Many patient-care metrics we use to evaluate the impact of duty hour restrictions — mortality, procedural complications, adverse events, readmission rates — are crude. They might make sense for hospitals and health systems designed to increase efficiency and insulate patients from human fallibility. But they fail to capture the nuances of care delivered at the doctor-patient level. Good patient care is about more than surgical infection rates and medication errors. At the end of a long shift, am I the kind of doctor — and person — I want to be? Do I make time to sit with a suffering patient? Do I snap at a well-meaning colleague?

Well-being is similarly difficult to study. Research suggests that one’s judgment of happiness and life satisfaction is surprisingly fickle. For example, people interviewed on sunny days report being more satisfied with their entire lives than those interviewed on rainy days. So if you ask me about my training program after a particularly bad 16-hour shift, I’m likely to rate it worse than during a particularly good 30-hour shift.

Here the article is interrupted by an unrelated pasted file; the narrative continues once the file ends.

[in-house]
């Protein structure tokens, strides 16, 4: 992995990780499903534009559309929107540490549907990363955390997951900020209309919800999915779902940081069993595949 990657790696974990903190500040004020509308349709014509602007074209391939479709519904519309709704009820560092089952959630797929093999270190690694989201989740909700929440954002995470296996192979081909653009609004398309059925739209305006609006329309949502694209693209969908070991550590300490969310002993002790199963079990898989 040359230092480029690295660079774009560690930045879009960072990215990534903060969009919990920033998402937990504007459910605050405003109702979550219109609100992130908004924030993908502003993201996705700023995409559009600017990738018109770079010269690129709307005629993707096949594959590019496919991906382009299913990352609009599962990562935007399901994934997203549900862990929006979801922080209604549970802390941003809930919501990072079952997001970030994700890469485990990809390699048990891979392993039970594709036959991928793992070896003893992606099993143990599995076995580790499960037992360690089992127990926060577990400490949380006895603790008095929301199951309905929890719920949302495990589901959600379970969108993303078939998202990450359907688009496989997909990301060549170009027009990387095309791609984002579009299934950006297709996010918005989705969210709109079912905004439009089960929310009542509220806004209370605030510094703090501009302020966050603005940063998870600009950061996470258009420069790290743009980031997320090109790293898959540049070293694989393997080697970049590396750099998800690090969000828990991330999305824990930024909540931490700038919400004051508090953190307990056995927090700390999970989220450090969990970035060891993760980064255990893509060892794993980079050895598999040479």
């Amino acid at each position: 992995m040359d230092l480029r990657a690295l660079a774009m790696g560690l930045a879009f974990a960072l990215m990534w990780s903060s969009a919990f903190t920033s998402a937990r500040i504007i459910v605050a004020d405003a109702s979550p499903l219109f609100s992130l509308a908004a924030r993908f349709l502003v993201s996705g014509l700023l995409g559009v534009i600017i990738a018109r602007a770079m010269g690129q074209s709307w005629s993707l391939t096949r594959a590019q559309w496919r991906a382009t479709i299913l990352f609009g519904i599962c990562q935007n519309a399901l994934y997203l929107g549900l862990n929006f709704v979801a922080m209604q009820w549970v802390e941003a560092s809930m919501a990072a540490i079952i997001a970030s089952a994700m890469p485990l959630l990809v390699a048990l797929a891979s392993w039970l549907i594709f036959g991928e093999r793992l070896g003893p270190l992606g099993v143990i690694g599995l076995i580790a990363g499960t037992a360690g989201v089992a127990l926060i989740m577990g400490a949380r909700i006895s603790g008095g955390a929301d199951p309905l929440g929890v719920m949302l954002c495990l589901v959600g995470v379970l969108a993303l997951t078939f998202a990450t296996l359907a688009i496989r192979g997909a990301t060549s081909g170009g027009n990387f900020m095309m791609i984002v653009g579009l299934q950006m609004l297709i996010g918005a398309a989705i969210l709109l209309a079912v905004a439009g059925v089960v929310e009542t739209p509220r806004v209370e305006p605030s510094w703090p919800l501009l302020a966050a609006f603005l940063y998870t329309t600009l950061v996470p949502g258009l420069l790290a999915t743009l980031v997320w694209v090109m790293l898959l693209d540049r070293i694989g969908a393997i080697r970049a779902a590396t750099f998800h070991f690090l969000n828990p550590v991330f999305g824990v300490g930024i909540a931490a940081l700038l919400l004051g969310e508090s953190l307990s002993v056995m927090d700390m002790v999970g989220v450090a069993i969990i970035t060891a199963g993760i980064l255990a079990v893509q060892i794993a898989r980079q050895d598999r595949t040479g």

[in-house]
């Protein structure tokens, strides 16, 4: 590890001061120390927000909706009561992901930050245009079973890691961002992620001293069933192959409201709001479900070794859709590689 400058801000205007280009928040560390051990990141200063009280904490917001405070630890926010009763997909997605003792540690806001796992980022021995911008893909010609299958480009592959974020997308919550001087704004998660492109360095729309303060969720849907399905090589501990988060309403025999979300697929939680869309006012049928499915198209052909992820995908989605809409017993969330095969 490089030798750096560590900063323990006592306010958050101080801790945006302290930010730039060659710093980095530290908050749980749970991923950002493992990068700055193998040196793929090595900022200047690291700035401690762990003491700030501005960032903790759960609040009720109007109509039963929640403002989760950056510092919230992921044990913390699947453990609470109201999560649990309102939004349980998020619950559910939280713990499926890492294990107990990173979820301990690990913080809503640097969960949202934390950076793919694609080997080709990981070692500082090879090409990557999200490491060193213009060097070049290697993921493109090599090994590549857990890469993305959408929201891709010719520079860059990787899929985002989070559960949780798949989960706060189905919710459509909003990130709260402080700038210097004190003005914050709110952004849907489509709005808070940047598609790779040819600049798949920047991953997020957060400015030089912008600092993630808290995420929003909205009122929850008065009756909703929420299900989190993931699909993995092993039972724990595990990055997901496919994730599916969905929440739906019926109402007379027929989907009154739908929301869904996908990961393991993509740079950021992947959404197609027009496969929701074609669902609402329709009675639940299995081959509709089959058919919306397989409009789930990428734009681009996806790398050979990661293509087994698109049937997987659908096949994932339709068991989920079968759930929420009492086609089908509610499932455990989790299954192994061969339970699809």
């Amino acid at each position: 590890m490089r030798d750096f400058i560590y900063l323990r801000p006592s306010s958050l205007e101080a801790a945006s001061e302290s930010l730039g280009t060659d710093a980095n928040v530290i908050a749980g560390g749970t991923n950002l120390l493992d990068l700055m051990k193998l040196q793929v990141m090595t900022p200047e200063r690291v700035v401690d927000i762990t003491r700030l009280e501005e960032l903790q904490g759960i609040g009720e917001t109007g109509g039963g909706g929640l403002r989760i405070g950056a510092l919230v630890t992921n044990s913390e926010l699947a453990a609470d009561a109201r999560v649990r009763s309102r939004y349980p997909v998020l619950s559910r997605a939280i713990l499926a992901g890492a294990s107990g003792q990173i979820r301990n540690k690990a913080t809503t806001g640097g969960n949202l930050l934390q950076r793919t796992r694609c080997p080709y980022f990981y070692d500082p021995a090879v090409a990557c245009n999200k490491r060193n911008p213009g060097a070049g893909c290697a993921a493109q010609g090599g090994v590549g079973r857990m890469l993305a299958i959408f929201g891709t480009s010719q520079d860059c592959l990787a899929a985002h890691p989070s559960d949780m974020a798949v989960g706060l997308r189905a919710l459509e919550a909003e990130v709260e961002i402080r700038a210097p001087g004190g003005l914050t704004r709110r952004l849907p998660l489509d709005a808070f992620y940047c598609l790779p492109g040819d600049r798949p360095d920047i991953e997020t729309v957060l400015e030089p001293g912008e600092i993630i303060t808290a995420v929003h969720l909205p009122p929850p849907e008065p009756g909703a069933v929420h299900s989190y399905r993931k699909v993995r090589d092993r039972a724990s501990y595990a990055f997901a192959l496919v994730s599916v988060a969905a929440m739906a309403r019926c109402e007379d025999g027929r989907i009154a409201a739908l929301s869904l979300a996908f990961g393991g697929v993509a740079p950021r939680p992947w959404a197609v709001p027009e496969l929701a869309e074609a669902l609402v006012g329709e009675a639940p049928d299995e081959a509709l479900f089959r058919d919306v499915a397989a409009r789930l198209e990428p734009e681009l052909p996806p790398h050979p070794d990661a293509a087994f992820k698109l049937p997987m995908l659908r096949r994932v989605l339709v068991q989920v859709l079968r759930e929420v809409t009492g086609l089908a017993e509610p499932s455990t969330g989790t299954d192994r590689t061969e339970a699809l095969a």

Medical educators also worry that work hour restrictions force residents to see fewer patients and miss important educational experiences. At the same time, we allow residents to spend hours scheduling appointments, faxing medical records, gathering vital signs, obtaining prior authorization, and completing many other nonclinical tasks. We don’t learn to do these tasks in medical school; we shouldn’t be spending our time on them as residents. If we’re concerned about resident education, let’s focus on increasing quality time spent on direct patient care and educational activities.